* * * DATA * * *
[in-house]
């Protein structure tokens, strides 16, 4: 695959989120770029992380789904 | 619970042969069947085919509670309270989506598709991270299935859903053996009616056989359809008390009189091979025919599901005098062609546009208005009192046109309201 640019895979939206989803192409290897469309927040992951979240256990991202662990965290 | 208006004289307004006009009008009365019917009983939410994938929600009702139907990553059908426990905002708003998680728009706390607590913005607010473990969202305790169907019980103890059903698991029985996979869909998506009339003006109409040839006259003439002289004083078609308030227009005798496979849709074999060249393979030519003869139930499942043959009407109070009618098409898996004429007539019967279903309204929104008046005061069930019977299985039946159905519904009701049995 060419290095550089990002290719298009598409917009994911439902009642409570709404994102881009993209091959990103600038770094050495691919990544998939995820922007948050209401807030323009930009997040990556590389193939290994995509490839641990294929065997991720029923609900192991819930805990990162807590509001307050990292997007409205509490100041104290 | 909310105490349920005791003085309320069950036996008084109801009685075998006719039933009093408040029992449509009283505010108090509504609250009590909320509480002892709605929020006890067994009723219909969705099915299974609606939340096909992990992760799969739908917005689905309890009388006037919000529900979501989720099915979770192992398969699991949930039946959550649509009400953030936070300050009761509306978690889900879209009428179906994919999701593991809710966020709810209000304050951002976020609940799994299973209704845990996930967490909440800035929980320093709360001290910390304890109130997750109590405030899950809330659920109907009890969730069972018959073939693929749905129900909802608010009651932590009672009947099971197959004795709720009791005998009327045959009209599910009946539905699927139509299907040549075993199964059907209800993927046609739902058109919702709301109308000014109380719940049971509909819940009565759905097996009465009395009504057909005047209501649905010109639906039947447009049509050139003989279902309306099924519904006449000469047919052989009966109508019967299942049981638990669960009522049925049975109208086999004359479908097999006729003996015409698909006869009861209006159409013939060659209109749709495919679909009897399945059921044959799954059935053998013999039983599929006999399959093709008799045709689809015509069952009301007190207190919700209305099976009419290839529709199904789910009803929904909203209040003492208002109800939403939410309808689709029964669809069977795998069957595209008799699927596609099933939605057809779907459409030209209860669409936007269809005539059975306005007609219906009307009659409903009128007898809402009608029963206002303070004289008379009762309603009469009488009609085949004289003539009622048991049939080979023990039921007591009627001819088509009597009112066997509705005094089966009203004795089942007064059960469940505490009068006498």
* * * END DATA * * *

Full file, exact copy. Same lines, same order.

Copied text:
[in-house]
């Protein structure tokens, strides 16, 4: 695959989120770029992380789904 | 619970042969069947085919509670309270989506598709991270299935859903053996009616056989359809008390009189091979025919599901005098062609546009208005009192046109309201 640019895979939206989803192409290897469309927040992951979240256990991202662990965290 | 208006004289307004006009009008009365019917009983939410994938929600009702139907990553059908426990905002708003998680728009706390607590913005607010473990969202305790169907019980103890059903698991029985996979869909998506009339003006109409040839006259003439002289004083078609308030227009005798496979849709074999060249393979030519003869139930499942043959009407109070009618098409898996004429007539019967279903309204929104008046005061069930019977299985039946159905519904009701049995 060419290095550089990002290719298009598409917009994911439902009642409570709404994102881009993209091959990103600038770094050495691919990544998939995820922007948050209401807030323009930009997040990556590389193939290994995509490839641990294929065997991720029923609900192991819930805990990162807590509001307050990292997007409205509490100041104290 | 909310105490349920005791003085309320069950036996008084109801009685075998006719039933009093408040029992449509009283505010108090509504609250009590909320509480002892709605929020006890067994009723219909969705099915299974609606939340096909992990992760799969739908917005689905309890009388006037919000529900979501989720099915979770192992398969699991949930039946959550649509009400953030936070300050009761509306978690889900879209009428179906994919999701593991809710966020709810209000304050951002976020609940799994299973209704845990996930967490909440800035929980320093709360001290910390304890109130997750109590405030899950809330659920109907009890969730069972018959073939693929749905129900909802608010009651932590009672009947099971197959004795709720009791005998009327045959009209599910009946539905699927139509299907040549075993199964059907209800993927046609739902058109919702709301109308000014109380719940049971509909819940009565759905097996009465009395009504057909005047209501649905010109639906039947447009049509050139003989279902309306099924519904006449000469047919052989009966109508019967299942049981638990669960009522049925049975109208086999004359479908097999006729003996015409698909006869009861209006159409013939060659209109749709495919679909009897399945059921044959799954059935053998013999039983599929006999399959093709008799045709689809015509069952009301007190207190919700209305099976009419290839529709199904789910009803929904909203209040003492208002109800939403939410309808689709029964669809069977795998069957595209008799699927596609099933939605057809779907459409030209209860669409936007269809005539059975306005007609219906009307009659409903009128007898809402009608029963206002303070004289008379009762309603009469009488009609085949004289003539009622048991049939080979023990039921007591009627001819088509009597009112066997509705005094089966009203004795089942007064059960469940505490009068006498």